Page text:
Correct Termination Of A Thread

This is a discussion on Correct Termination Of A Thread within the C++ Programming forums, part of the General Programming Boards category; Good day everyone. I have a general question relating to threads and the necessary steps to correctly "shutdown" a thread. ...

  1. #1
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    Post Correct Termination Of A Thread

    Good day everyone. I have a general question relating to threads and the necessary steps to correctly "shutdown" a thread.

    Just quick pseudocode:

    Code:
    HANDLE thread;
    
    thread = CreateThread(task1);
    
    WaitForSingleObject(thread);
    
    closeHandle(thread);    <-------- 
    
    thread = CreateThread(task2);
    
    
    DWORD task1() <--- Thread routine 1.
    DWORD task2() <--- Thread routine 2.
    The line pointed to by the red arrow. Is this required before using the same handle object to create another thread? Or can this call be omitted and just called once upon program termination? Basically wondering about the leaking of GDI resources.

    Thanks.

    Oh I was also wondering. I am quite often shutting down the thread and re-creating it using another processing routine. (Note: Each processing routine does not run in parallel) Should I constantly be shutting down the thread and creating it or just have multiple threads that never shutdown (just suspend) one for each routine or just try and use the one thread to try and handle all routines in there so it lasts the lifetime of the program.? Sorry if this question sounds confusing.
    Last edited by HyperShadow; 07-13-2007 at 12:56 PM. Reason: Additional Question

  2. #2
    Frequently Quite Prolix dwks's Avatar
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    Is [the line with the red arrow] required before using the same handle object to create another thread?
    Probably. The assignment would discard whatever thread the previous handle was referencing. The only way this could be freed would be at the end of your program, and even then you might not want to rely on that.

    You could always create test programs -- one of each, CloseHandle() and no CloseHandle() -- and monitor their GDI resources allocated.

    Oh I was also wondering. I am quite often shutting down the thread and re-creating it using another processing routine. (Note: Each processing routine does not run in parallel) Should I constantly be shutting down the thread and creating it or just have multiple threads that never shutdown (just suspend) one for each routine or just try and use the one thread to try and handle all routines in there so it lasts the lifetime of the program.? Sorry if this question sounds confusing.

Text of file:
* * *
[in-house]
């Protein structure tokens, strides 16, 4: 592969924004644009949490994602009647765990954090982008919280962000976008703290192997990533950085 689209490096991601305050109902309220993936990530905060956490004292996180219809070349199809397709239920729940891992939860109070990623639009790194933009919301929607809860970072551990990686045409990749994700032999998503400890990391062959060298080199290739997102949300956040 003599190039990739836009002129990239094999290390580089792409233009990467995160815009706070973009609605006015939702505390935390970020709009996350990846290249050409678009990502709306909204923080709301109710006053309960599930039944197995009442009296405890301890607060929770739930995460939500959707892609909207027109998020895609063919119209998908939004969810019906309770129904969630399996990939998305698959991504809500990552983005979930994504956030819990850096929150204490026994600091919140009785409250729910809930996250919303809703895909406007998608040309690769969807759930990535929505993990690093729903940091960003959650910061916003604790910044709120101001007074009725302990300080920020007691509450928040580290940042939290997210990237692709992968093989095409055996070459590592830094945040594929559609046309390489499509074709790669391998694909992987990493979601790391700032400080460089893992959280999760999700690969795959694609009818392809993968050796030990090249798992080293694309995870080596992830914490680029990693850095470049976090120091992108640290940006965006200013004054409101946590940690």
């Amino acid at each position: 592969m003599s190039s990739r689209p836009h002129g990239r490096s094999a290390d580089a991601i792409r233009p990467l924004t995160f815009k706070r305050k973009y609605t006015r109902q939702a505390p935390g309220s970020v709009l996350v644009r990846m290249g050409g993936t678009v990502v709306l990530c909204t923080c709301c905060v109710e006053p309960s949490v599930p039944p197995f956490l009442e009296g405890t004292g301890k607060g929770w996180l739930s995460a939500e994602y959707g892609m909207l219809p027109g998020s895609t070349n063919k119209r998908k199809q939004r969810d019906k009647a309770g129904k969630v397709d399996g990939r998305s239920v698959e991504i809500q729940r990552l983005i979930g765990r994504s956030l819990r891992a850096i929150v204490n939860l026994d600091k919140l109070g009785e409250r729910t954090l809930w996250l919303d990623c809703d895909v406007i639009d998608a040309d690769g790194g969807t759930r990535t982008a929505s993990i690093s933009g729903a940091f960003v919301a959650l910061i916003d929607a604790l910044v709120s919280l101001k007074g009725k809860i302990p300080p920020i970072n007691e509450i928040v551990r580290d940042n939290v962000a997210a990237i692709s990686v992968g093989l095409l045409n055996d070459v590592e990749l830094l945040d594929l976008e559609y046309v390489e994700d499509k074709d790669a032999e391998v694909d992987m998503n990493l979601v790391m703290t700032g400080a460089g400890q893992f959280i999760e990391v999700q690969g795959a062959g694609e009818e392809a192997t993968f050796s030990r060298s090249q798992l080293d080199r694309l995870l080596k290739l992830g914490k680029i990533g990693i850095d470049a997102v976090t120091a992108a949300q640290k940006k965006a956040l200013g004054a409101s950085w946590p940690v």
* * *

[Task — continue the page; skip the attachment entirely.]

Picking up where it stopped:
Well, since the code does not run in parallel, why would you want to use threads at all?

    Anyway, starting and stopping threads would use less memory than starting them all at once. But starting them all at once might be faster.

    Having only one thread would be ideal, of course. But it might be difficult to implement.
    Last edited by dwks; 07-13-2007 at 01:51 PM.
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  3. #3
    Deathray Engineer MacGyver's Avatar
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    BTW, if you plan on using the C standard library at all in your program, consider using _beginthread() or _beginthreadex() instead of CreateThread(). We had a topic about this kind of thing in the C section regarding Windows Threads.

    Edit: Here's the topic: multithreading in c
    Last edited by MacGyver; 07-13-2007 at 02:04 PM.

  4. #4
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    Thread handles aren't GDI resources. They are kernel resources.

    You must call CloseHandle on every kernel handle created. This includes the return value of CreateThread. Otherwise, you leak the thread descriptor.

    Don't use __beginthread. It's conceptually broken. Always use __beginthreadex.

    Better yet, use Boost.Thread.
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    CSharpener vart's Avatar
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    Each Win API function allocating some resource like handle explicetly specifies what function should be called to free the resourse... You just need to read the function reference and follow the requirements...

    And BTW - if you do not need the thread handle for any reasn - you can close the handle just after the creating the thread, it will not terminate the thread - just free the resource allocated in the main thread, child thread will free its own resources when it is finished...

    Of course freeing the Handle in such a manner will prevent you from waiting till the thread termination and retreiving the return value of the thread - for example.
    Last edited by vart; 07-13-2007 at 03:04 PM.
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    Quote Originally Posted by vart View Post
    And BTW - if you do not need the thread handle for any reasn - you can close the handle just after the creating the thread, it will not terminate the thread - just free the resource allocated in the main thread, child thread will free its own resources when it is finished...
    Woah, now that I have never heard of before. I was assuming the handle was directly linked to the thread execution.... Very useful to know.

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